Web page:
That concludes my review. So, now I'll turn the call over to Rene.

Rene R. Joyce

Thanks, Matt. To wrap up the final portion of our prepared remarks, I would like to quickly provide an update on our growth projects and an overall assessment of future prospects.

We have mentioned that the 78,000 barrel fractionation expansion at CBF is online has ramped up to stated capacity. It is contributing to solid fee-based return for our downstream business.

CBF’s 100,000 barrel per day Train 4 expansion is progressing. We are in the early stages of the project and at this point, engineering is on track, major equipment items have been placed on order and site preparation is underway.

The benzene treating project is scheduled for completion at the end of this year. The GCF expansion is underway and is scheduled for completion in Q2 of 2012.

Our Gathering and Processing business continues to perform very well and we expect to authorize additional capital expenditures significantly beyond announced levels to meet increasing producer volume requirements in both North Texas and San Angelo. We are in discussions with the market regarding a potential LPG export opportunity at Galena Park facility. We continued to be optimistic about this attractive project.

So to sum up, we continue to benefit from very strong industry fundamentals across all of our businesses and are solidly focused on execution to capture the growth opportunities. Technology-driven E&P activity is driving growth in liquids-rich natural gas production for our Gathering and Processing operations, the growing NGL supply profile in turn drives our fee-based downstream business, and investment opportunities are abundant in both areas. For the time being, we’ve seen these strong fundamentals as continuing and are working very hard to expand our business scale and footprint.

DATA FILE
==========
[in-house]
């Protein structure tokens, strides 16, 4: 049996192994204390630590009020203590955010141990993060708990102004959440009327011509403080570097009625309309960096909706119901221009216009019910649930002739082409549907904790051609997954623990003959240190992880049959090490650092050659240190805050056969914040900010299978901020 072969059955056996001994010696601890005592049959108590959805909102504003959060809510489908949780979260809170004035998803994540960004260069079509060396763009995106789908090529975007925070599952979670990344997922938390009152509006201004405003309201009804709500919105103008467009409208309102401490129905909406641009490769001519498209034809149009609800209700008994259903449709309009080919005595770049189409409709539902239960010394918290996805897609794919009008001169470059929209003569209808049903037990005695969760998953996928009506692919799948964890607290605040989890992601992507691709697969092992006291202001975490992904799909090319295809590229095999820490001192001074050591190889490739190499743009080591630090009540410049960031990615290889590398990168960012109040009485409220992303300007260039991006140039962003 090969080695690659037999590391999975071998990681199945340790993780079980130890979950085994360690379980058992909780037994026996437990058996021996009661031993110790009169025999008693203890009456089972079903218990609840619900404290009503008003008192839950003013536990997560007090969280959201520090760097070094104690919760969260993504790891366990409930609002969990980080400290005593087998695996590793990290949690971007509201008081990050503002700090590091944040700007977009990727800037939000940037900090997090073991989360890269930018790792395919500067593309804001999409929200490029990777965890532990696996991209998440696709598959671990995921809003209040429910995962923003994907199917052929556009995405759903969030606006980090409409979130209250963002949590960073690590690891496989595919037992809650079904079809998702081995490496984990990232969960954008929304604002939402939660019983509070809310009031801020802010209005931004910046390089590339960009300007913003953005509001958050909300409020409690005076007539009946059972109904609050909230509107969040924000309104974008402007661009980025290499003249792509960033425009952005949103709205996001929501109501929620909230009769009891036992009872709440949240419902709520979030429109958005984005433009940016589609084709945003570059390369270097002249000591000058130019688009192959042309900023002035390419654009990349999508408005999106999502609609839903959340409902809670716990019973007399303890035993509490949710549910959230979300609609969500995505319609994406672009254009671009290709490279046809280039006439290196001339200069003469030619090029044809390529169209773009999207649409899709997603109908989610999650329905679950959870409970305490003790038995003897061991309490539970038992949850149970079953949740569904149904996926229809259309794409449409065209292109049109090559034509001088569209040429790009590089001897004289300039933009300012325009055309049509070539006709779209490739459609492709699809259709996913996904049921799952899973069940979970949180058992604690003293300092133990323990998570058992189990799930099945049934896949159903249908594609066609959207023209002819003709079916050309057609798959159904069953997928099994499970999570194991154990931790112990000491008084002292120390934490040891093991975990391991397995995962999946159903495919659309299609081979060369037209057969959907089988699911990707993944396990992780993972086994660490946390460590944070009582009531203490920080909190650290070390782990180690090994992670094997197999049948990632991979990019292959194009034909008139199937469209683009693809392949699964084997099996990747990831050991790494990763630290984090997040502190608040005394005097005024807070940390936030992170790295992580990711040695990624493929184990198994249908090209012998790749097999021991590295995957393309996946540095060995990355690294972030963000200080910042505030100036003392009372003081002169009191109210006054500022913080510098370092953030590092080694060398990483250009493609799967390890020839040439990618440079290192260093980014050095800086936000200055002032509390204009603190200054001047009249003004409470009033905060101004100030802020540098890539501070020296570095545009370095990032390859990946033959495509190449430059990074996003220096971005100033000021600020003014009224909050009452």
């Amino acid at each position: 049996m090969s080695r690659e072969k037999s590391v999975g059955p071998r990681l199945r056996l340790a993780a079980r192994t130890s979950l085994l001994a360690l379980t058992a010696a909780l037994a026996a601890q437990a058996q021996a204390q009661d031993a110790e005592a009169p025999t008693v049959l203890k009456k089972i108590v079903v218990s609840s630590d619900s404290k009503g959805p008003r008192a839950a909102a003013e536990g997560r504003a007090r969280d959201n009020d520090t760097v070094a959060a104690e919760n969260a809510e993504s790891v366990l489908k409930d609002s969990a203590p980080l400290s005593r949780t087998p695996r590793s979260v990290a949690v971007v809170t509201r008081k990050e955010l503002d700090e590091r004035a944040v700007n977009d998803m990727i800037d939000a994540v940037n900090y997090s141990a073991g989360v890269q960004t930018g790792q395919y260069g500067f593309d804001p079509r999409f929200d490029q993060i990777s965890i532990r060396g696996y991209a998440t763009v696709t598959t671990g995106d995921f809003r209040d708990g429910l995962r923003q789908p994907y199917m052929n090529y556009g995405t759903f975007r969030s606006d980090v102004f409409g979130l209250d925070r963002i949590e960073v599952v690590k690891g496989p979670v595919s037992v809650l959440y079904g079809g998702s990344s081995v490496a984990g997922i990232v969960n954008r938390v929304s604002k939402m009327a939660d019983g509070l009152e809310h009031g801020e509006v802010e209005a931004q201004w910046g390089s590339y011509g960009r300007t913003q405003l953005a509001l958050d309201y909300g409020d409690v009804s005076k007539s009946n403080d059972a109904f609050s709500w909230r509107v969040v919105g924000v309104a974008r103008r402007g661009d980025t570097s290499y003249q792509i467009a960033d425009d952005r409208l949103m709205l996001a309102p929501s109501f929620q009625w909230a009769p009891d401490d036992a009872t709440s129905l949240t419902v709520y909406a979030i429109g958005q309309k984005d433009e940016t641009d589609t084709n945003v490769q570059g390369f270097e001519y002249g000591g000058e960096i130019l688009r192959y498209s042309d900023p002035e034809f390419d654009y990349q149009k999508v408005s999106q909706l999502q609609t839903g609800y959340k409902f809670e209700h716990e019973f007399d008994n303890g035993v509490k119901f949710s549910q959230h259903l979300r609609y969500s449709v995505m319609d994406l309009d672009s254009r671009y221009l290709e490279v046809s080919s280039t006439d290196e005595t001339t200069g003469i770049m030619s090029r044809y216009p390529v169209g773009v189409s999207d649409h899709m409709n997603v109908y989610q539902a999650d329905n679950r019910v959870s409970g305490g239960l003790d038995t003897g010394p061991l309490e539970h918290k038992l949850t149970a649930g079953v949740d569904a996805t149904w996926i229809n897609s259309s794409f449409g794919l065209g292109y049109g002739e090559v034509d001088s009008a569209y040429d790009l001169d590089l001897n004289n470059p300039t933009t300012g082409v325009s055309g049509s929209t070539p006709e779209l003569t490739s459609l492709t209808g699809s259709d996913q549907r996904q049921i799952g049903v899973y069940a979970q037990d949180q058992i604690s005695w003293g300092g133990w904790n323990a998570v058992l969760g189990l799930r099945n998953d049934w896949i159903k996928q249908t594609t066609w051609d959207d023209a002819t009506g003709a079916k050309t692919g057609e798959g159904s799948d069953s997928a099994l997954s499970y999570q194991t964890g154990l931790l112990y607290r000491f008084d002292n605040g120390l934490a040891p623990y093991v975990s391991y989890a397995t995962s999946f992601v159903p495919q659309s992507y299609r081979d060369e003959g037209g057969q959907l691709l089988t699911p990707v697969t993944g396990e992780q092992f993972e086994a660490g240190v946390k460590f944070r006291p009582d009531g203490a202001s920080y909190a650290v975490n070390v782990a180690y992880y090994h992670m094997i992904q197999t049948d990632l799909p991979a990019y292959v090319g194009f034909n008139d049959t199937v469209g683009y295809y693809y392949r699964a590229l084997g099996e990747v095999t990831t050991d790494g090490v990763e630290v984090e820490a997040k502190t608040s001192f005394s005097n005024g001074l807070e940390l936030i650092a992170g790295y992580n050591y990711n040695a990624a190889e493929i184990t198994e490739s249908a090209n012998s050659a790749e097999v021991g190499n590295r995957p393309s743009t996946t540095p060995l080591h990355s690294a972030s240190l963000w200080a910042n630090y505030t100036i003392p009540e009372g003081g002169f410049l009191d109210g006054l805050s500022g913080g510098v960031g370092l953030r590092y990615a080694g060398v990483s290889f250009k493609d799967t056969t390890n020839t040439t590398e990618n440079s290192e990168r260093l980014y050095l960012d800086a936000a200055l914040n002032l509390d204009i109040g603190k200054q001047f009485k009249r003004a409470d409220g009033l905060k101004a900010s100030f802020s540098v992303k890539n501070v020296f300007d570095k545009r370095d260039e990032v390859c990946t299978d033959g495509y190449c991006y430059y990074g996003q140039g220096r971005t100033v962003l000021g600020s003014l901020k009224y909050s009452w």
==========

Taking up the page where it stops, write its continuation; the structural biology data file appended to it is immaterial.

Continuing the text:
And with that, we’ll turn it over for questions.

Question-and-Answer Session

Operator

Thank you, sir. (Operator Instructions) And our first question comes from the line of Darren Horowitz from Raymond James.

Darren Horowitz – Raymond James

Good morning, guys. Rene, just a couple quick questions. I want to go back to few of the points that you made when you’re discussing the project updates. As you’re talking to producers and looking at expansions around North Texas and San Angelo, can you give us a sense for just how much capital you’d be looking to get the board to authorize, so we can get a feel for the type of volumes that could be coming across the system and ultimately how big you think the system could get?

Rene R. Joyce

I’m not going to get into the, I would say that the capital expenditures could be dramatic. We’ve got ongoing discussions regarding dedications at both San Angelo and North Texas, so I’d rather not get into absolute amount, but it would be a dramatic increase in capital expenditures for both systems and could require the addition of gas processing at both San Angelo and a new major plant in North Texas.

Darren Horowitz – Raymond James

Okay. The shifting over to the opportunity for LPG export at Galena Park, I appreciate your comments that you guys are working to secure some additional volumes, but can you just have us an idea of the type of scale and scope of this type of project. I mean is it something that you think could be somewhere around $200 million to $250 million of cost?

Rene R. Joyce

Depending on how we finally engineer and go forward with that project at somewhere in the range of $250 million to $300 million is the number.

Darren Horowitz – Raymond James

Okay. And is it correct, if we are assuming that you’d be looking to target three to four year contracts on average?

Rene R. Joyce

Well, again. I’m not going to get into the negotiations for that facility, but definitely they would be of terms less than what we are doing on the onshore portion with regard to like the fractionation expansions.

Darren Horowitz – Raymond James

Okay. Thanks, Rene. I appreciate it.

Operator

Thank you, sir. And our next question comes from the line of Bradley Olsen from Tudor, Pickering, Holt.